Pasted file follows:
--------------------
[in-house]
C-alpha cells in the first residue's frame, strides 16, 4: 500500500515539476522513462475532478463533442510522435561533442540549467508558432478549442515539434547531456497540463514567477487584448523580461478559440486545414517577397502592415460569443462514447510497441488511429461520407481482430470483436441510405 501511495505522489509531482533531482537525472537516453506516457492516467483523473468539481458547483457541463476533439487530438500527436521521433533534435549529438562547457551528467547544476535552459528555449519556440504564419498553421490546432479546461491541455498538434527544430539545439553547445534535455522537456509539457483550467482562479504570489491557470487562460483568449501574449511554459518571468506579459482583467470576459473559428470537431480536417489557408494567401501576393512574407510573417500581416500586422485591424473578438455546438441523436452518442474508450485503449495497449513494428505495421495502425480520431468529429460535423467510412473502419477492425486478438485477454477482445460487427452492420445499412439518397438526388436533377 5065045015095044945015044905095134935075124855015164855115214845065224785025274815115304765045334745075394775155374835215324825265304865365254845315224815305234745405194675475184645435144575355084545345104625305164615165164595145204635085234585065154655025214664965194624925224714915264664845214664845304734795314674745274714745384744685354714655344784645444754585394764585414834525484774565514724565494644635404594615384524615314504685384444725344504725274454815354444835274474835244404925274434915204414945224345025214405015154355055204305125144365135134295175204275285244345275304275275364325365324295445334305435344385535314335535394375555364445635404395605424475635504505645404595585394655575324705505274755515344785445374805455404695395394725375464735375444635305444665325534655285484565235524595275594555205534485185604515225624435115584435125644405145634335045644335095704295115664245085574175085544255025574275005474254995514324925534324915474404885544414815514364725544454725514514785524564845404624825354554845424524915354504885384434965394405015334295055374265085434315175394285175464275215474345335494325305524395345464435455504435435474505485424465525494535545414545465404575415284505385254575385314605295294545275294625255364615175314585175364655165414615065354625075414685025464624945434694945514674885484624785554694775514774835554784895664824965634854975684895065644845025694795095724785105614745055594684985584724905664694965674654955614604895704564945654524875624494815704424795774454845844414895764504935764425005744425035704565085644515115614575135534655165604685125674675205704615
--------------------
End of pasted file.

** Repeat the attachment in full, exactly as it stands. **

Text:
[in-house]
C-alpha cells in the first residue's frame, strides 16, 4: 500500500515539476522513462475532478463533442510522435561533442540549467508558432478549442515539434547531456497540463514567477487584448523580461478559440486545414517577397502592415460569443462514447510497441488511429461520407481482430470483436441510405 501511495505522489509531482533531482537525472537516453506516457492516467483523473468539481458547483457541463476533439487530438500527436521521433533534435549529438562547457551528467547544476535552459528555449519556440504564419498553421490546432479546461491541455498538434527544430539545439553547445534535455522537456509539457483550467482562479504570489491557470487562460483568449501574449511554459518571468506579459482583467470576459473559428470537431480536417489557408494567401501576393512574407510573417500581416500586422485591424473578438455546438441523436452518442474508450485503449495497449513494428505495421495502425480520431468529429460535423467510412473502419477492425486478438485477454477482445460487427452492420445499412439518397438526388436533377 5065045015095044945015044905095134935075124855015164855115214845065224785025274815115304765045334745075394775155374835215324825265304865365254845315224815305234745405194675475184645435144575355084545345104625305164615165164595145204635085234585065154655025214664965194624925224714915264664845214664845304734795314674745274714745384744685354714655344784645444754585394764585414834525484774565514724565494644635404594615384524615314504685384444725344504725274454815354444835274474835244404925274434915204414945224345025214405015154355055204305125144365135134295175204275285244345275304275275364325365324295445334305435344385535314335535394375555364445635404395605424475635504505645404595585394655575324705505274755515344785445374805455404695395394725375464735375444635305444665325534655285484565235524595275594555205534485185604515225624435115584435125644405145634335045644335095704295115664245085574175085544255025574275005474254995514324925534324915474404885544414815514364725544454725514514785524564845404624825354554845424524915354504885384434965394405015334295055374265085434315175394285175464275215474345335494325305524395345464435455504435435474505485424465525494535545414545465404575415284505385254575385314605295294545275294625255364615175314585175364655165414615065354625075414685025464624945434694945514674885484624785554694775514774835554784895664824965634854975684895065644845025694795095724785105614745055594684985584724905664694965674654955614604895704564945654524875624494815704424795774454845844414895764504935764425005744425035704565085644515115614575135534655165604685125674675205704615